Saturday, 7 April 2018

Sea burial facility to be built along Tanah Merah shoreline

Families won't have to travel by boat to scatter ashes at sea once the facility is ready next year
By Jasia Shamdasani, The Straits Times, 6 Apr 2018

Families could soon opt to scatter the ashes of their loved ones at sea without having to travel by boat.

A new burial facility will be built along the shoreline in Tanah Merah, with a boardwalk that extends into the sea to allow the scattering of ashes.

The sea burial facility is expected to be completed by the fourth quarter of next year. It will have four pavilions, each of which can accommodate seven people, and a shelter for 28 people, among other features, Lianhe Zaobao reported yesterday.

The facility will be open to any member of the public, regardless of race or religion.

Currently, ashes can be scattered at a designated site located about 2.8km south of Pulau Semakau, off southern Singapore. Those who choose sea burial will have to rent a boat to get to the site.

With the new facility, the National Environment Agency (NEA) hopes to make it more convenient for people to conduct their sea burial ceremonies and to protect the dignity and decorum of the proceedings.

Prior to construction, comprehensive consultancy studies and a study on the impact on the environment will have to be conducted.

Scattering of ashes at sea can cost about $100 without any ritual, or $400 to $480 with rituals, according to undertakers whom The Straits Times spoke to. It would cost at least $1,200 to place the ashes in a niche at a columbarium, they said.

Undertakers have seen an increase in the number of sea burial requests, with the majority coming from Buddhists and Hindus.

"In general, there is an increase in the number of people who opt for sea burial," said Mr Roland Tay, 71, funeral director of Direct Funeral Services.

This increase could be due partly to not wanting to put a burden on their family members during the annual Qing Ming Festival, or Tomb Sweeping Day, and the lower cost of sea burial.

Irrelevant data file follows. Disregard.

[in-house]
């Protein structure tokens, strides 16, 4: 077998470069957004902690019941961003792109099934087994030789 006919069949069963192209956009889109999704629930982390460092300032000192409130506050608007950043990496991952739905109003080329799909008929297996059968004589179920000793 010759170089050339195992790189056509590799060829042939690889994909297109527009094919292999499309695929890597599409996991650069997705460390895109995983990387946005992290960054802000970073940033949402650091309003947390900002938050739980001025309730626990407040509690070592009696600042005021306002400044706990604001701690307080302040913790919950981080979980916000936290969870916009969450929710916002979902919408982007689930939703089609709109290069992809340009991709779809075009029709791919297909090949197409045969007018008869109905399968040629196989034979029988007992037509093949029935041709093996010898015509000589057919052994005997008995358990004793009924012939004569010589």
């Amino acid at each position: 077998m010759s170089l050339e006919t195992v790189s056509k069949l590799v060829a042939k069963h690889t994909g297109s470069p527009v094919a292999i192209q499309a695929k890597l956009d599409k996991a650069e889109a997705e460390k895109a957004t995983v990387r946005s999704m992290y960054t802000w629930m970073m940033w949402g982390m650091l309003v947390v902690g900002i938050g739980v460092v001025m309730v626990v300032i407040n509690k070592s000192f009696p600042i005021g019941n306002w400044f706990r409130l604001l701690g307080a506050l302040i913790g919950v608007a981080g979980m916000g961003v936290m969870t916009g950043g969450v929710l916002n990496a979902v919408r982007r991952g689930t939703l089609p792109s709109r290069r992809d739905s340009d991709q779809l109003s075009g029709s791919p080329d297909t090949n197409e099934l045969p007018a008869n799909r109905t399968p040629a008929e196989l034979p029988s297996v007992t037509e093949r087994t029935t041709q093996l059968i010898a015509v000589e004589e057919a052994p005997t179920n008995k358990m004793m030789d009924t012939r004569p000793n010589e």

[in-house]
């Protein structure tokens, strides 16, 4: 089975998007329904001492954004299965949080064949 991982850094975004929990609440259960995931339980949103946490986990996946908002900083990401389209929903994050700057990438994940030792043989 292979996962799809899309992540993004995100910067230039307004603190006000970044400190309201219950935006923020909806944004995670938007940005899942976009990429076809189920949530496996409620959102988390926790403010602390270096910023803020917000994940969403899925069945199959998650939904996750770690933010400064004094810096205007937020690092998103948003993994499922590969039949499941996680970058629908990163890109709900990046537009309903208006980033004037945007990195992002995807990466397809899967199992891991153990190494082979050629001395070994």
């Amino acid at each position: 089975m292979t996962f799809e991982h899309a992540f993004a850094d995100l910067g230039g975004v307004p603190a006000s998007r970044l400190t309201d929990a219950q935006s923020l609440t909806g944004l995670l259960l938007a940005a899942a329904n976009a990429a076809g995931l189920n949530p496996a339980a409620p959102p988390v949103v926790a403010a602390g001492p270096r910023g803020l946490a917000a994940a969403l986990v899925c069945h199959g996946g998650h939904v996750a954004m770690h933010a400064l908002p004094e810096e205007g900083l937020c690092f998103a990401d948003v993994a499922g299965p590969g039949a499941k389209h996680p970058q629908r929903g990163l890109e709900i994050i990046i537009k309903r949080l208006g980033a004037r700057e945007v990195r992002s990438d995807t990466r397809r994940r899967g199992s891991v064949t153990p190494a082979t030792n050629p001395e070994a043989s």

"If a place can be dedicated for sea burial, many Hindus will be able to conduct burial ceremonies for their loved ones and I think many Hindus will appreciate it a lot," said Swami Vimokshananda, 69, president of Ramakrishna Mission Singapore.

Mr Ben Tay, 39, funeral director of Teck Hin Undertaker Funeral Services, said: "This facility will provide one more option for a larger ritual and will make it safer and more convenient for people with disabilities to attend the ritual."

NEA is also considering the feasibility of a land-based ecological burial service as an additional option for the placement of cremated remains. This will be confirmed by the end of this year.




















* NEA: Sea burial site not a recreational beach

We thank Mr Jason Lim Swee Kay and Mr Lee Yu Xiang for their feedback (Don't put death in the middle of lively beach, April 12; Imperative to gain buy-in for sea burials, April 13).

The planned near-shore post-death rites facility will broaden the options available to bereaved families. The proposed location of the facility is not a recreational beach and is currently covered by dense undergrowth.

The strip of coastline along the site is also not planned for recreational purposes in the future.

The decision to site the facility at the Tanah Merah location was made after careful consideration and extensive consultation over several years with the relevant authorities. The facility owners and operators nearest to the proposed site were also consulted.

The National Environment Agency is currently procuring consultancy services, which include a study to minimise the environmental impact of the construction and operation of the proposed facility.